Jack Balkin: jackbalkin at yahoo.com
Bruce Ackerman bruce.ackerman at yale.edu
Ian Ayres ian.ayres at yale.edu
Corey Brettschneider corey_brettschneider at brown.edu
Mary Dudziak mary.l.dudziak at emory.edu
Joey Fishkin joey.fishkin at gmail.com
Heather Gerken heather.gerken at yale.edu
Abbe Gluck abbe.gluck at yale.edu
Mark Graber mgraber at law.umaryland.edu
Stephen Griffin sgriffin at tulane.edu
Jonathan Hafetz jonathan.hafetz at shu.edu
Jeremy Kessler jkessler at law.columbia.edu
Andrew Koppelman akoppelman at law.northwestern.edu
Marty Lederman msl46 at law.georgetown.edu
Sanford Levinson slevinson at law.utexas.edu
David Luban david.luban at gmail.com
Gerard Magliocca gmaglioc at iupui.edu
Jason Mazzone mazzonej at illinois.edu
Linda McClain lmcclain at bu.edu
John Mikhail mikhail at law.georgetown.edu
Frank Pasquale pasquale.frank at gmail.com
Nate Persily npersily at gmail.com
Michael Stokes Paulsen michaelstokespaulsen at gmail.com
Deborah Pearlstein dpearlst at yu.edu
Rick Pildes rick.pildes at nyu.edu
David Pozen dpozen at law.columbia.edu
Richard Primus raprimus at umich.edu
K. Sabeel Rahmansabeel.rahman at brooklaw.edu
Alice Ristroph alice.ristroph at shu.edu
Neil Siegel siegel at law.duke.edu
David Super david.super at law.georgetown.edu
Brian Tamanaha btamanaha at wulaw.wustl.edu
Nelson Tebbe nelson.tebbe at brooklaw.edu
Mark Tushnet mtushnet at law.harvard.edu
Adam Winkler winkler at ucla.edu
here. Have at it in the Comments section (and please confine your comments to Judge Mukasey's answers; do not bother critiquing one another!)
In response to a question from Senator Feingold (pp. 102-03), Judge Mukasey states that DOJ's obligation in tendering legal advice to the President is to provide "the best view of the law," rather than "the most aggressive interpretation." If he truly believes that, and takes it seriously -- a very big "if," mind you -- he might overtake Jack Goldsmith's record for most OLC opinions repudiated within a single Administration. Don't hold your breath.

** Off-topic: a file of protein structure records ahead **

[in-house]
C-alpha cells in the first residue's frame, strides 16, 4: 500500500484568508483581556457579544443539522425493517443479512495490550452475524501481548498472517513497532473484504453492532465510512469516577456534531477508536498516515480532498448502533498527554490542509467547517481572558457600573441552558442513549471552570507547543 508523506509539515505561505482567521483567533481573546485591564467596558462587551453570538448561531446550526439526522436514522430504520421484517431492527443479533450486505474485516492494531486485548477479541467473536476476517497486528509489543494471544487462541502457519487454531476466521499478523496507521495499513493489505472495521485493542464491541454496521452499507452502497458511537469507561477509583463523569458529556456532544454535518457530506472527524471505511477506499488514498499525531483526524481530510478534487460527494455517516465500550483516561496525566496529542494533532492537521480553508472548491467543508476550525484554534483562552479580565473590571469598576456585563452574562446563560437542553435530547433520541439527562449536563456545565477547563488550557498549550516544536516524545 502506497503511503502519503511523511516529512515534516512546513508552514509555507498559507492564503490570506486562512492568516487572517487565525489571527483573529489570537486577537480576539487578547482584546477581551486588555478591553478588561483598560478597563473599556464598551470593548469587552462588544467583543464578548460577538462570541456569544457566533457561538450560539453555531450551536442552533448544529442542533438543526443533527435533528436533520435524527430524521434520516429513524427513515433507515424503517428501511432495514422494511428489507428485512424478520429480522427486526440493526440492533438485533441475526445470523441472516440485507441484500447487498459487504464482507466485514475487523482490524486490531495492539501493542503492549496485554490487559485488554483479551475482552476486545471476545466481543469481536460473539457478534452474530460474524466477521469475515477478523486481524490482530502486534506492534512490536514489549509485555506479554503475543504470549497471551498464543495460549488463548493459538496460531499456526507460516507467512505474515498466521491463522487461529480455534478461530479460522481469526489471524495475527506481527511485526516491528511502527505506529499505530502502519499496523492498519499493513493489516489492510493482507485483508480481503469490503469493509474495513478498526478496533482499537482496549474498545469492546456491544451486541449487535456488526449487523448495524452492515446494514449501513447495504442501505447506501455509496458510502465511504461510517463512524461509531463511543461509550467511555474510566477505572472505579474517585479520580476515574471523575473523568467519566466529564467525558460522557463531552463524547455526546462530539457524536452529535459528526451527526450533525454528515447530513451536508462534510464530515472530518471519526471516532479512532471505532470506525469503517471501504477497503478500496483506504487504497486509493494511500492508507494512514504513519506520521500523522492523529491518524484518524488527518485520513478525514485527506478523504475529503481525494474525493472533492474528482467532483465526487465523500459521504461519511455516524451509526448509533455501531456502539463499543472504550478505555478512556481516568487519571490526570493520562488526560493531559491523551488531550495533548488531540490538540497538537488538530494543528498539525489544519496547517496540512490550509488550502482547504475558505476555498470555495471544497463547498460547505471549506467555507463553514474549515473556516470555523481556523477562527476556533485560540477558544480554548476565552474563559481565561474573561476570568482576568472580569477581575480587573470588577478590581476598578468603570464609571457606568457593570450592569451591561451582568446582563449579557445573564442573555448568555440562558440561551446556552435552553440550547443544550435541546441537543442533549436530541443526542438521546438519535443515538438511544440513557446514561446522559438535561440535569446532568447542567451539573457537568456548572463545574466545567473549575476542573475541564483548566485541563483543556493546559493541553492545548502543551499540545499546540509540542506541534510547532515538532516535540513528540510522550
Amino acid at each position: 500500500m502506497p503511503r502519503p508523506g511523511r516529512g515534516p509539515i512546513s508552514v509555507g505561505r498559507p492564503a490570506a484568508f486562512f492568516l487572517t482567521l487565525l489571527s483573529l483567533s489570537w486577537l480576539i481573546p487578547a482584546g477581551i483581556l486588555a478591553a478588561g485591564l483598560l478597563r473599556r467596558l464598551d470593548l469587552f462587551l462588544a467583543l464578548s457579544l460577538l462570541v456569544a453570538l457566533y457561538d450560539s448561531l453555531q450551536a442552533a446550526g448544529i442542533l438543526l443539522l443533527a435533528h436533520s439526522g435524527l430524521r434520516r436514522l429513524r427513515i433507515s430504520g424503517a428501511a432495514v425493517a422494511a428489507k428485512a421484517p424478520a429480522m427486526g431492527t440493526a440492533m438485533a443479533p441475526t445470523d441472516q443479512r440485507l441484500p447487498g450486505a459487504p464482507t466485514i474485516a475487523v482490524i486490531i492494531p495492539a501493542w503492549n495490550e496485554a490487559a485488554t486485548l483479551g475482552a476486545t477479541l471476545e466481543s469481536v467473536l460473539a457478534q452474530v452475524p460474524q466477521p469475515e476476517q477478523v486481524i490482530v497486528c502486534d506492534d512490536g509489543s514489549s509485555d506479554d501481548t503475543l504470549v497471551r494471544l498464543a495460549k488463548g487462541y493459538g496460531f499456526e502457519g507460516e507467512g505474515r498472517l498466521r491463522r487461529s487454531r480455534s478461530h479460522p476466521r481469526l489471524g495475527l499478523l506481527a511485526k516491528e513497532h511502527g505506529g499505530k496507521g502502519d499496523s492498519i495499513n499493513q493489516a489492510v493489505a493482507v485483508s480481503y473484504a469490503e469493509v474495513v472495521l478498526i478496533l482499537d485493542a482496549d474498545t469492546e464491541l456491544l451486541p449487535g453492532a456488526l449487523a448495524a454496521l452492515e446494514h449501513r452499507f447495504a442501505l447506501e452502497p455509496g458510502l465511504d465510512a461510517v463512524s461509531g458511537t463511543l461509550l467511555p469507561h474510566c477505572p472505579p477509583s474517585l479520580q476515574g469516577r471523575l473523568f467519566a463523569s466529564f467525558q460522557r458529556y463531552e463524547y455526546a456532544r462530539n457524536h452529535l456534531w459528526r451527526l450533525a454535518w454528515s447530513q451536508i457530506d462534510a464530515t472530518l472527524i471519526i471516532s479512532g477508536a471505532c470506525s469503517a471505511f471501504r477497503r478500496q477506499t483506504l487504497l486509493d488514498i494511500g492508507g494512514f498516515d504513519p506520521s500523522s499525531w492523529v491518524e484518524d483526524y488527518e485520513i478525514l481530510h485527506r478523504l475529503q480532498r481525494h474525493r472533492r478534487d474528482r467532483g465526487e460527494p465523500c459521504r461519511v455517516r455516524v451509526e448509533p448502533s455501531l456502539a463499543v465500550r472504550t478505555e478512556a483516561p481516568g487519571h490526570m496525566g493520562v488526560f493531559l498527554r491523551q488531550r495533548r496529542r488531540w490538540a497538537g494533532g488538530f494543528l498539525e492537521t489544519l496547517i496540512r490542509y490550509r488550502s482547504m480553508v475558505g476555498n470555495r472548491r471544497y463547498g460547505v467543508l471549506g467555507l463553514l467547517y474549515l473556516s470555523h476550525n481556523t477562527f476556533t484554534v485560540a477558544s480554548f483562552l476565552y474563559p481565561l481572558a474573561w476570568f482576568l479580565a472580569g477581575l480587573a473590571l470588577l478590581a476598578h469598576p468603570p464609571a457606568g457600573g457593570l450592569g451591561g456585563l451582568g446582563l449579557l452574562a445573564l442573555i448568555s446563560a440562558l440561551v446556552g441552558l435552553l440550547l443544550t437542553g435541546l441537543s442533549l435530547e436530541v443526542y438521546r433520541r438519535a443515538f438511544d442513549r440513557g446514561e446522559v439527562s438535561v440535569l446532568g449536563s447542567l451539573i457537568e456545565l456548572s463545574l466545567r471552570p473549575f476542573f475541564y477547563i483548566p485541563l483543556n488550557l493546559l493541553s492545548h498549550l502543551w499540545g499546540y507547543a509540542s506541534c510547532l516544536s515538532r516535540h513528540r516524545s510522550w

He also opines (page 103) that he doesn't "yet" have a view on whether Congress has the constitutional power to enact legislation setting a deadline for withdrawal of troops from an armed conflict.
Like AG Gonzales, Mukasey is unable to say (pp. 124-125) whether it would violate Common Article 3 or otherwise be unlawful for enemy forces to subject (non-uniformed) U.S. detainees to "painful stress positions, threatening detainees with dogs, forced nudity, waterboarding and mock execution." That's how far we've fallen.
On page 164, he writes in response to a question from Senator Graham that it is "complicated" whether the President may order a violation of Common Article 3 that is not made criminal under the War Crimes Act "because a non-self-executing treaty obligation stands on a different footing from an Act of Congress." This is, I think, wrong, insofar as Judge Mukasey is suggesting that the President is not constitutionally obliged, under the Supremacy Clause and by his Take Care duty, to comply with the Geneva Conventions unless and until Congress enacts implementing legislation. As Justice Kennedy properly noted in Hamdan, Common Article 3 "is part of a treaty the United States has ratified and thus accepted as binding law." Period. Posted
by Marty Lederman [link]
With regards to the CID/torture question, Mukasey seems to place a lot of importance on two prerequisites for developing the "informed opinion" necessary to avoid putting people in danger:
1) confirmation as attorney-general
2) the briefing that he receives after confirmation
So we have to confirm him to get a straight answer, and even then, the answer will be based upon information he learns in briefings by...?
Another oddity in that section is his treatment of the Army field manual. First, he cites it to point out that "no person" held in a DoD facility can be subjected to any interrogation techniques prohibited in the manual. Later, in response to a direct question about the same manual, he states that the manual is "principally designed to prescribe standards of conduct governing" POWs protected by the Third Geneva Convention, and therefore different legal standards would apply in the case of suspected members of Al Qaeda.
Are we to believe that suspected terrorists are no longer to be considered people?